What to Do When Someone Threatens You in the Workplace

Most individuals go to work and expect a degree of safety. The United States Occupational Safety and Health Administration estimates that two million Americans experience workplace violence annually. How you handle a situation when someone threatens you in the workplace depends on the circumstances.

For example, did the threat come from a co-worker or a client?

Keep in mind that if you feel like your life is being threatened at that moment, find the nearest phone and call 911.

Below are five steps to take when someone threatens you in the workplace.

1.   What Kind of Threat Occurred?

It’s daunting to receive a threat from someone in the workplace. Most workplaces accommodate violence-free environments, such as manufacturing plants, offices, and schools.

Anyone who makes a threat in the workplace, even in jest, isn’t excused from making it in poor taste. When the menace occurs, focus. Take yourself out of the fog of the threat and put yourself in an analytical frame of mind.

What kind of threat did you experience?

OSHA lists several threat types including disruptive behavior, intimidation, harassment, and physical violence.

No threat is acceptable at the workplace. When you experience it in the workplace, document the details.

2.   Who Made the Threat?

As you document the threat, jot down who made it toward you. It’s important to note if it came from a co-worker, manager, executive, or client.

Even though OSHA estimates that two million Americans experience some form of workplace violence, several instances remain unreported.

It’s safe to assume that subordinates don’t always report a workplace threat made to them by a superior. This is why you’re documenting the incident. You’re telling your side of the story; your interpretation counts too.

Before you report it, ensure that you wrote down the details of the threat while still fresh in your mind. If you start to forget the details, you lose credibility.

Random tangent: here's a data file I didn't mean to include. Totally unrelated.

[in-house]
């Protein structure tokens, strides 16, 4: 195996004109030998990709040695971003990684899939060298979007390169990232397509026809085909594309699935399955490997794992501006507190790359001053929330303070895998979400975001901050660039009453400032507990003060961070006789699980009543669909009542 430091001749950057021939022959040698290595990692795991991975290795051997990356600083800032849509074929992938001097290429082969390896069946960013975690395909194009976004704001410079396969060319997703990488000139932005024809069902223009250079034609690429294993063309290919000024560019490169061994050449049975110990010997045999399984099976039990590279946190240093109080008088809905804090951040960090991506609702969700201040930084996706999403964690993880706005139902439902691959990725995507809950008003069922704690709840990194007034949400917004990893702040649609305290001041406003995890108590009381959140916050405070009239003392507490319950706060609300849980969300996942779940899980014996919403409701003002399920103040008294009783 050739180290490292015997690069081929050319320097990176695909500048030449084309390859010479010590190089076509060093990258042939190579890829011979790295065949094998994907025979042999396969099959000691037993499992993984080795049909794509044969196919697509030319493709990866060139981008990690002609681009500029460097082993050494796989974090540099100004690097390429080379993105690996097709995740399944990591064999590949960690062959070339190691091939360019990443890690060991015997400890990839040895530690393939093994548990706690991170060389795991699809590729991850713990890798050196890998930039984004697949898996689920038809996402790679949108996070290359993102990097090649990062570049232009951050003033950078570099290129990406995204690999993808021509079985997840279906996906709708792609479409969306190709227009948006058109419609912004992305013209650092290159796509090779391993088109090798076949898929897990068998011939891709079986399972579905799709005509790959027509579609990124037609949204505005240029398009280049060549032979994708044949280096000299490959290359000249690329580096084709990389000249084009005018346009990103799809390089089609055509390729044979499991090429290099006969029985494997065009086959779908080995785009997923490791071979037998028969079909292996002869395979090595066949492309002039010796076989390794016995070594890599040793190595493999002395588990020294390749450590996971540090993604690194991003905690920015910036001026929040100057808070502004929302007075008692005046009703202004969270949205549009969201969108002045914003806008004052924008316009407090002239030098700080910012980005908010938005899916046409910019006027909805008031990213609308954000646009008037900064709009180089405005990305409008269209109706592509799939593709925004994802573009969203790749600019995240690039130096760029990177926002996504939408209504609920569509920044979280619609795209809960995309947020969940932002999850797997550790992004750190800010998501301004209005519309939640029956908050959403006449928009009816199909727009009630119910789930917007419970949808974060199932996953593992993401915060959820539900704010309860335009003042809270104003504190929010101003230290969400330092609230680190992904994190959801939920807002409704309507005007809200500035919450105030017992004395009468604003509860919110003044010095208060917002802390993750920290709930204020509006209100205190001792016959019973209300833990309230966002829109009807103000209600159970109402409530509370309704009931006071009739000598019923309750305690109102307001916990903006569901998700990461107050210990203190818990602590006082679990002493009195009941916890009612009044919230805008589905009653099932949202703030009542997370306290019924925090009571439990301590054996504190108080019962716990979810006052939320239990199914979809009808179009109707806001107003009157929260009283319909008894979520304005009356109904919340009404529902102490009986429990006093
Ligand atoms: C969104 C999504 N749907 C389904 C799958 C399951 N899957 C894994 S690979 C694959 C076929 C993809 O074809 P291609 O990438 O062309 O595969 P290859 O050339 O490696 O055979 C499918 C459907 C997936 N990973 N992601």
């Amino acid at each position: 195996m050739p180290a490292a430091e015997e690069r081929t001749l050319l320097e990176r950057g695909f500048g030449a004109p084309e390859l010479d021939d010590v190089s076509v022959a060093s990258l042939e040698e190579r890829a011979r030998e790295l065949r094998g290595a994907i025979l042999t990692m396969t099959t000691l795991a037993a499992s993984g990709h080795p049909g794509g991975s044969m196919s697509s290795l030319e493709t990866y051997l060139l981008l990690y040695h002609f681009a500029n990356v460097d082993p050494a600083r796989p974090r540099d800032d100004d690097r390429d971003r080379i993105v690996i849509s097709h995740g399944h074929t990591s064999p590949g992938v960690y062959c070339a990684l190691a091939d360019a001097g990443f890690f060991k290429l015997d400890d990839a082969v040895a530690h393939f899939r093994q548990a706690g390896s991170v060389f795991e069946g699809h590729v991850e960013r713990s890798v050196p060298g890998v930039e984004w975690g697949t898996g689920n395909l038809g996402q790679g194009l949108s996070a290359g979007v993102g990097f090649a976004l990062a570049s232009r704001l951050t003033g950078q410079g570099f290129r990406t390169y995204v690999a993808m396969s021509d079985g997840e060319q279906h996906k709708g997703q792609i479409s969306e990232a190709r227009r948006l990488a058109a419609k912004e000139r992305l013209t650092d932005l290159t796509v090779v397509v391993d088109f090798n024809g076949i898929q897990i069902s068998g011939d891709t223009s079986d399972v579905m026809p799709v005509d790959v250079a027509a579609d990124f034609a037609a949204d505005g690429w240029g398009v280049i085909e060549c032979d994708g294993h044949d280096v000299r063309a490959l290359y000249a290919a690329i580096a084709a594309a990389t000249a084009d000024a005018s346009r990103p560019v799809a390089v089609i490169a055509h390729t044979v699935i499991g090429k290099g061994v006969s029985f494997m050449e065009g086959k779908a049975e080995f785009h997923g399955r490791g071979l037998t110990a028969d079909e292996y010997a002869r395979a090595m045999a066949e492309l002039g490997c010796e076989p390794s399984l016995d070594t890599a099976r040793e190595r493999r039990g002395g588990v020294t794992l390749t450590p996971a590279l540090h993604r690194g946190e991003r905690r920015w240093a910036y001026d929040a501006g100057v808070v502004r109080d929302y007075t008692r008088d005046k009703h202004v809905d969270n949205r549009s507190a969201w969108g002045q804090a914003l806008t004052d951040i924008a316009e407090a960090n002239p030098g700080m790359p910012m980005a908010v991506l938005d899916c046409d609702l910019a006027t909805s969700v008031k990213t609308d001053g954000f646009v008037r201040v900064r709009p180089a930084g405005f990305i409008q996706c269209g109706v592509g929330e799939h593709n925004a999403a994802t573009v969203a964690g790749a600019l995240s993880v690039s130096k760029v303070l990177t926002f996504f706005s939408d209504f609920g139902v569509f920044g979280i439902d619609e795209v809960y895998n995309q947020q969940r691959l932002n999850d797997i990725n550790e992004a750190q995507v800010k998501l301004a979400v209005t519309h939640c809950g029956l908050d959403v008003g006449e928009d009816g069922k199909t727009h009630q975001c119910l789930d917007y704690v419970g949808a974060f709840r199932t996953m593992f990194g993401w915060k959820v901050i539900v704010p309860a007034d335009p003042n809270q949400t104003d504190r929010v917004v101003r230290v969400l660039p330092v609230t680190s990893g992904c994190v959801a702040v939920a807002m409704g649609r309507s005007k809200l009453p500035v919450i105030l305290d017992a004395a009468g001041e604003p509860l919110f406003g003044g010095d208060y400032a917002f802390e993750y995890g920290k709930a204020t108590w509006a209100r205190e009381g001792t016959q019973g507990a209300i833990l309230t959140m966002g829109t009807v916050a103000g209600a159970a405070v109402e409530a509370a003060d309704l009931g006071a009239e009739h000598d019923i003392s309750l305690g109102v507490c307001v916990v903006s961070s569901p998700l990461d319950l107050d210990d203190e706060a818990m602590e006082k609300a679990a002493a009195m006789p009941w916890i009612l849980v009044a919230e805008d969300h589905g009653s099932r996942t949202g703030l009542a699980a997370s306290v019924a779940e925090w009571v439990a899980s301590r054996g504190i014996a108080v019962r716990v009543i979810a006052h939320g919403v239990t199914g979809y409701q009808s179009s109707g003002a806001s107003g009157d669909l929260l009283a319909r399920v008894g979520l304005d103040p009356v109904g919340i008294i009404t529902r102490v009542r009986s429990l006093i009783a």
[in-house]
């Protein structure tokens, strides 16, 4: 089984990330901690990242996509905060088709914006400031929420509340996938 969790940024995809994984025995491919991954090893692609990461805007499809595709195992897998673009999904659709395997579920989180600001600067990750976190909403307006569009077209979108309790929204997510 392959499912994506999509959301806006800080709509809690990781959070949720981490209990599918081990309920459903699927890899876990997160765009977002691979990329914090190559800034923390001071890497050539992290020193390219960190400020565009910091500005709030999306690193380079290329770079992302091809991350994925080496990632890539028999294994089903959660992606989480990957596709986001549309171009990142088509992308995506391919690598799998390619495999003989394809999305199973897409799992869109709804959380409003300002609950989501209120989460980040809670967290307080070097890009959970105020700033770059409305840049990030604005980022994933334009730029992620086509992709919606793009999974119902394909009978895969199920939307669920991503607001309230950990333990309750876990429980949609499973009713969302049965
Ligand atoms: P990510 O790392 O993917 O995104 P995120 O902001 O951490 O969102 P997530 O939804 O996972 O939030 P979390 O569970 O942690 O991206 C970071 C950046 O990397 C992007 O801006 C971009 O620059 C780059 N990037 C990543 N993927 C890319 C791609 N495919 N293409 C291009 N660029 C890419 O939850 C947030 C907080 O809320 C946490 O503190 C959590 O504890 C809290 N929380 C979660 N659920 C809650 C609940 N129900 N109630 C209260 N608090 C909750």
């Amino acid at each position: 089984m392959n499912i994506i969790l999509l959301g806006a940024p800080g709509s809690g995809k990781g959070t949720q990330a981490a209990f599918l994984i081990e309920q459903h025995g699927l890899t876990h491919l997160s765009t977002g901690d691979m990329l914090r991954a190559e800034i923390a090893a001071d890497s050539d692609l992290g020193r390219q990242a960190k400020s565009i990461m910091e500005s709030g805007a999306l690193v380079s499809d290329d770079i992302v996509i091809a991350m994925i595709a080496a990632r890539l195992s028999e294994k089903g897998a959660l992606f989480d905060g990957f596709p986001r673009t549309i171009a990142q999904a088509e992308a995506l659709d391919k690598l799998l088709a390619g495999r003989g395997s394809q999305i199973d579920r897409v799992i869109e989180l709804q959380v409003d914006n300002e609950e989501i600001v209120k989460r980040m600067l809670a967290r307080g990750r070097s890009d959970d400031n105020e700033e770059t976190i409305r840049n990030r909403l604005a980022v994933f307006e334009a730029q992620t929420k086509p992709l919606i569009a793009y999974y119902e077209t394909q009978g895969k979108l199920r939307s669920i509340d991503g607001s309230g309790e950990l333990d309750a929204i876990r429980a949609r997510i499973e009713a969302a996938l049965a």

Threats in the workplace get dicey when it occurs in environments that are conducive to disruptive behavior, such as bars. Some career paths experience more threats than others too, such as healthcare workers, delivery drivers, and customer service positions. In these situations, the threat comes from an outside source as opposed to a colleague.

3.   Where Did the Threat Take Place?

After someone threatens you in the workplace, document where the incident took place.

Were you bullied in the breakroom?

Did you receive the threat in the bathroom?

Were you threatened in front of the office complex?

Sometimes these incidents occur in security camera blind spots. The information you report can help change that in the future.

4.   Document the Incident

Documenting the incident gives you credibility when you report it to the appropriate party. If there’s a human resources department at your workplace, the documentation goes to them as opposed to your boss. The HR department affords you a level of privacy while someone investigates the incident.

The information you provide prevents the incident from occurring again. Maybe your co-worker had a really bad day and took it out on you. Being used as a figurative punching bag isn’t acceptable. Your report helps corrections take place.

5.   Report the Incident

Now it’s time to report the workplace threat. Your feelings toward the incident might change before handing over the information. No one tries to make a joke out of a workplace threat, especially if you don’t believe that it was minor.

There are levels in these situations.

For example, did a co-worker make a petty slight at your expense? If so, your HR department will help you deal with this situation in a productive manner. They’ll also work to prevent it from happening again.

Some workplace environments attract threats in the workplace, such as banks, government offices, and law enforcement. In these cases, your employer mitigates the dangers of the job scope, environment, and neighborhood to their fullest ability.

Real estate agents are among professionals who might consider hiring bodyguard services offered by Special Security Services.

It’s important to distinguish between petty slights and offensive behavior. There’s also a difference between the threat coming from a colleague and a client.

Conclusion

If someone threatens you in the workplace, follow the outlined steps above. Document the incident and report it to the correct manager or person in authority. Your report allows the evaluation of the incident. The goal is to prevent it from happening again in the future.